“Brahim El Bakraoui, 30, was convicted in October 2010 for firing a Kalashnikov assault rifle at police and wounding an officer after a robbery in Brussels earlier that year. He was sentenced to nine years in prison. In 2011, his brother Khalid was given a sentence of five years for car jacking.” Then in 2016, they were both free, unsupervised, and able to amass material that they used yesterday to carry out the jihad massacre in Brussels. Why weren’t they still in prison? Arguably, Khalid might have just been freed after serving his full sentence, although it is unlikely that he did, but Brahim should have been in prison until 2019. And even in 2019, Brahim should have been kept under surveillance: a man who would fire an assault rifle at police is not likely after a prison stretch to become a loyal, law abiding citizen. The problem is that in Europe now there are just so many such men that authorities simply do not have the resources to keep tabs on all of them — and that is just the situation that the Islamic State is counting on and hopes to exacerbate until the system finally collapses altogether.
“Both brothers have criminal records, but have not been linked by the police to Islamist militants until now, RTBF said.” This indicates an anxiety on the part of Belgian officials not to appear “Islamophobic.” The fact that they had engaged in any criminal activity at all, particularly firing an assault rifle at police, should have given authorities an inkling that they had contempt for Belgian non-Muslim society, and those authorities should have known that such contempt can be an indication of Islamic supremacism. But such lines of thought are condemned in America and Europe as “Islamophobic.”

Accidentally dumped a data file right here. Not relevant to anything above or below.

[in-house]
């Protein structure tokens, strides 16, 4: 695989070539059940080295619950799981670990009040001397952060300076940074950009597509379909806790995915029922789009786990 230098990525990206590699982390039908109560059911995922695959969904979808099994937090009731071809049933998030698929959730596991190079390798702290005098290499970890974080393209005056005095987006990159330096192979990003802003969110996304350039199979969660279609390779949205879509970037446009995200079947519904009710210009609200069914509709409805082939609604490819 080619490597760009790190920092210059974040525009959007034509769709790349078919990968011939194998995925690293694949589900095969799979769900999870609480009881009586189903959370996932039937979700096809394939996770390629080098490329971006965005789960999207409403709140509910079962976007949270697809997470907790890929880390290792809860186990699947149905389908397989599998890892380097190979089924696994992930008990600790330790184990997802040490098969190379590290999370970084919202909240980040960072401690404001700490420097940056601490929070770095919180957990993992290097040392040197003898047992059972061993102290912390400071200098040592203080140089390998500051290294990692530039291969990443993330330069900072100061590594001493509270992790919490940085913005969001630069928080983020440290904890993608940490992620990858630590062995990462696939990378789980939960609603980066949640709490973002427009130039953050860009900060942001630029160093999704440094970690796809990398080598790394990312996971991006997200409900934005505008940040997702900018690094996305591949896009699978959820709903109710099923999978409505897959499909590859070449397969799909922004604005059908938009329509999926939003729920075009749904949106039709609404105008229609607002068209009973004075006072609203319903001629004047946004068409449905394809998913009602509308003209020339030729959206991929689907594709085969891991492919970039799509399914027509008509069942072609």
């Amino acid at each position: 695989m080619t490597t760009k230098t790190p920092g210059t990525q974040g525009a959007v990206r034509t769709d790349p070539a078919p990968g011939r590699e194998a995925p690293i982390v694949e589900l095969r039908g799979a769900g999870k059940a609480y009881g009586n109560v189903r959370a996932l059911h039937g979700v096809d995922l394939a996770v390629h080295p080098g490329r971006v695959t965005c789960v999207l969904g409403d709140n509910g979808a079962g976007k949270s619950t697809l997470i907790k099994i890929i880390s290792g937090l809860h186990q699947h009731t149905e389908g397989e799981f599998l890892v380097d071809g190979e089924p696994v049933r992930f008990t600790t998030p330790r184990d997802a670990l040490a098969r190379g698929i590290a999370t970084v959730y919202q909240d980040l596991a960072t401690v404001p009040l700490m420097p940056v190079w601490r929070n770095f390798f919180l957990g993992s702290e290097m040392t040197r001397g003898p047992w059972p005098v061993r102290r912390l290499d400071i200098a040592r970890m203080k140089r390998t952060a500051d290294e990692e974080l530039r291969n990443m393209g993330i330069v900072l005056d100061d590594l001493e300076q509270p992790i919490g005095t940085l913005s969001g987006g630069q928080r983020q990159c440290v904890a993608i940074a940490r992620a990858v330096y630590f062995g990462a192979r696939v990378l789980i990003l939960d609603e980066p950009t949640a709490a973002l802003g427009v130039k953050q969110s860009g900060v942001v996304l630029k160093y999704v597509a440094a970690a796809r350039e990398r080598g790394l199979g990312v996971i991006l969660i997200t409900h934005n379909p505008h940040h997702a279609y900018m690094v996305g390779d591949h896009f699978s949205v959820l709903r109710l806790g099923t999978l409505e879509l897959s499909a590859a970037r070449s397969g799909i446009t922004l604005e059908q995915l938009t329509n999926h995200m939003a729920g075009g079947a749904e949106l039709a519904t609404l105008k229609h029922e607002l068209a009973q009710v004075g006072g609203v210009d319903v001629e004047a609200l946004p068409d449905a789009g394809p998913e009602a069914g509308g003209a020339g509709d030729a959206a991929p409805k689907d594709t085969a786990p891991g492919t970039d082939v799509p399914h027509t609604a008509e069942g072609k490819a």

“Belgium identifies Brussels airport attackers: media,” Reuters, March 23, 2016:
BRUSSELS (Reuters) – The two men who blew themselves up at Brussels airport on Tuesday were brothers known to the police and a third attacker, who is at large, is a known Paris attacks suspect, Belgian media said on Wednesday.
The suicide bombers were named as Khalid and Brahim El Bakraoui and the third man as Najim Laachraoui.
Federal prosecutors declined to comment, but said they would provide information in the course of the morning.
Laachraoui’s DNA had been found in houses used by the Paris attackers last year, prosecutors said on Monday, adding that he had traveled to Hungary in September with Paris attacks prime suspect Salah Abdeslam.
Captured on a security camera photograph at Brussels Airport on Tuesday morning beside the El Bakraoui brothers, Laachraoui did not detonate a bomb and is still at large. A bomb was subsequently destroyed in a controlled explosion….
In the raid, investigators found an Islamic State flag, an assault rifle, detonators and a fingerprint of Abdeslam, who was arrested three days later.
Both brothers have criminal records, but have not been linked by the police to Islamist militants until now, RTBF said.
Brahim El Bakraoui, 30, was convicted in October 2010 for firing a Kalashnikov assault rifle at police and wounding an officer after a robbery in Brussels earlier that year. He was sentenced to nine years in prison.
In 2011, his brother Khalid was given a sentence of five years for car jacking.